By Meaghan Thurston, via McGill Newsroom
Landing your first faculty position isn’t easy, but the work has only just begun. Two McGill researchers have been chosen as CIFAR Azrieli Global Scholars, a two-year appointment designed to support young investigators in the first five years of their careers. Daryl Haggard, Assistant Professor of Physics in the McGill Space Institute, and Khanh Huy Bui, Assistant Professor of Anatomy and Cell Biology, will join an international cohort of 15 emerging research leaders from the United States, Canada, India, Ghana, and Italy. This is the second year in a row that the prestigious program has selected a pair of McGill researchers to join it.
Scholars are chosen for their academic excellence, collaborative work, community involvement and leadership skills. During their two-year appointment, they receive $100,000 in undesignated research support as well as specialized leadership and communication skills training. They will have the opportunity to be mentored by a senior researcher in their field and to network within a community of top-tier research-leaders.
“The enthusiasm and energy that McGill’s early-career scholars bring to the international research ecosystem have the potential to generate solutions to some of the most pressing challenges facing the world today,” said Martha Crago, Vice-Principal, Research and Innovation. “McGill is thrilled that Professors Haggard and Bui have been selected as CIFAR Azrieli Global Scholars, an opportunity that will inevitably lead to new collaborations with colleagues from diverse disciplines.”
Professor Haggard joined McGill two years ago in 2015. She studies active galactic nuclei (accreting supermassive black holes) and their host galaxies. As a CIFAR Azrieli Global Scholar, she will join CIFAR’s Gravity and the Extreme Universe (GEU) program, led by McGill’s own Professor Vicky Kaspi. The GEU program aims to tackle some of the most difficult questions facing astrophysics researchers today, such as, what is the nature of extreme gravity, and how can it help us understand the origin and evolution of the universe?
“Receiving the CIFAR Azrieli Global Scholars award is an incredible honor and opportunity for an early-career faculty member like myself,” said Professor Haggard. “I have had several opportunities to interact with the scientists in the CIFAR GEU program and they are leaders in every sense of the word: committed, insightful, brilliant, and kind. Words cannot describe how excited I am to work with these people over the next few years.”
Haggard is optimistic that in the two years she is supported by the program, she will be a part of ground-breaking research in her field, particularly related to multiwavelength, electromagnetic (and gravitational) observations of black holes and neutron stars.
“At McGill, I believe we are on the cusp of connecting tests of Einstein’s theory of general relativity with the full richness of astrophysics,” she said. “These are exciting times, and the next two years represent an incredible opportunity to make inroads into this new discovery space.” Professor Haggard has been an elected member of the AAS High Energy Astrophysics Division (HEAD) Executive Committee, and an Editor for the AASWOMEN Newsletter. She has participated in visits to the United States Congress to advocate for STEM (science, technology, engineering, and mathematics) research and education.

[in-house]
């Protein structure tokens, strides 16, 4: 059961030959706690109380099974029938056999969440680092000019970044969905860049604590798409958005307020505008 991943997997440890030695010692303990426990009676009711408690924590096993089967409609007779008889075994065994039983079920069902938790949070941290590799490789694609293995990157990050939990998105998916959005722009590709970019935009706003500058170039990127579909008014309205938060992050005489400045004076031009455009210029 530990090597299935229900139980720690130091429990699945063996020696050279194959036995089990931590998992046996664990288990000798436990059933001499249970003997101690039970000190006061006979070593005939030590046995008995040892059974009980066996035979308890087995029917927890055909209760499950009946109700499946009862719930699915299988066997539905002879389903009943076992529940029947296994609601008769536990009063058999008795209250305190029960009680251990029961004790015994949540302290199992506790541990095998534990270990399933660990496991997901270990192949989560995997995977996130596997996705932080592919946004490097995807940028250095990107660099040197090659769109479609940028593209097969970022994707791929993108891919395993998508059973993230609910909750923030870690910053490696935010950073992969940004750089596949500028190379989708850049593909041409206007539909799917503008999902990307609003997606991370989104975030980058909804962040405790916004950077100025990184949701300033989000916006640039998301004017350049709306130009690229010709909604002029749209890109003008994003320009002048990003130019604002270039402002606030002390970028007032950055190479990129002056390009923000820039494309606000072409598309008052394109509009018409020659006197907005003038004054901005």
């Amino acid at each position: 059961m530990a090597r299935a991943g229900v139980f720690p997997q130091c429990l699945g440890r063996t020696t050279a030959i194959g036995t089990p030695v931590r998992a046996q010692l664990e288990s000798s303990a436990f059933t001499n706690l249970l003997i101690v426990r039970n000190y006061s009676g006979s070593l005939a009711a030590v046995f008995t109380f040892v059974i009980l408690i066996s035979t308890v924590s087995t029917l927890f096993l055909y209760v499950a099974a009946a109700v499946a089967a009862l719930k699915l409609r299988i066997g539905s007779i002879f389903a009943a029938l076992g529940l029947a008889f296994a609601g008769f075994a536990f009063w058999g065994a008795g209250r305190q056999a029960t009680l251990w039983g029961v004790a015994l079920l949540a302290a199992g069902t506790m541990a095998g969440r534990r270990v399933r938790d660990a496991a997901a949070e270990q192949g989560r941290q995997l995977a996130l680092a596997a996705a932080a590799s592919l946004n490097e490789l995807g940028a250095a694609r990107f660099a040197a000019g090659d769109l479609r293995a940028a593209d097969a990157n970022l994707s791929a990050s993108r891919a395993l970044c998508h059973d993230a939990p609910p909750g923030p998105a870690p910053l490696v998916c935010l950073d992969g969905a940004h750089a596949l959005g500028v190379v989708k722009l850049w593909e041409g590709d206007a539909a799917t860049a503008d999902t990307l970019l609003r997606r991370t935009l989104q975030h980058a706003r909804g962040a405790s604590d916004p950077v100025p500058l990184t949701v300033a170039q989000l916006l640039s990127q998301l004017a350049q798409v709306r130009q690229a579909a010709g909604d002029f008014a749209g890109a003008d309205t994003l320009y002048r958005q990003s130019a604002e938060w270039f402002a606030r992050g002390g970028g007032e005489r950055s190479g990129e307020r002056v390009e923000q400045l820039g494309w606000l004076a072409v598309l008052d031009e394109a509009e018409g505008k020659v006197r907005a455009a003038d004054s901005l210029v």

Professor Bui joined McGill in 2015. His research focuses on the structure and function of the cilia, hair-like structures protruding out of the cell, which are responsible for a variety of biological processes. Cilia play such an essential role in the development and function of the cell that cilia-related diseases may result in blindness and chronic respiratory diseases, among other health and wellness issues. By advancing understanding of how cilia function, Professor Bui hopes to improve diagnostic and treatment options for cilia-related diseases.
“Being appointed a global scholar means joining a network of more than 400 leading researchers to exchange ideas and learn from them in science, leadership and management,” Professor Bui said. “The unrestricted funding from CIFAR is crucial at this stage of my career. I can use it to explore ideas that are both risky and highly promising.”
Professor Bui’s objective for his tenure as a Global Scholar is to explore a technique called cryo-focus ion beam (cryo-FIB). By focusing an ion beam to cut into frozen hydrated cells, Professor Bui will look inside the cells using cryo-electron microscopy (cryo-EM), a technique to image biomolecules and reconstruct biomolecular 3D structures that was pioneered by Jacques Dubochet, Joachim Frank and Richard Henderson, winners of the 2017 Nobel Prize in Chemistry. For Professor Bui, the potential of “opening a window into the cell” is as exciting as the opportunity the program provides to expand his research network and to hone his leadership and management skills.
“One of CIFAR’s highest priorities is to nurture the careers of the next generation of emerging research leaders,” said CIFAR President and CEO Dr. Alan Bernstein. “The future of research depends on young people, and their energy and innovative thinking is key to developing new approaches for the challenges facing our world today. We are thrilled to provide opportunities for these emerging research leaders.”
The CIFAR Azrieli Global Scholars program is enabled by the generous support of the Azrieli Foundation, which funds scientific and medical research, higher education, youth empowerment and school perseverance, Holocaust education, music and the arts, architecture, and quality of life initiatives for people with developmental disabilities.
October 12, 2017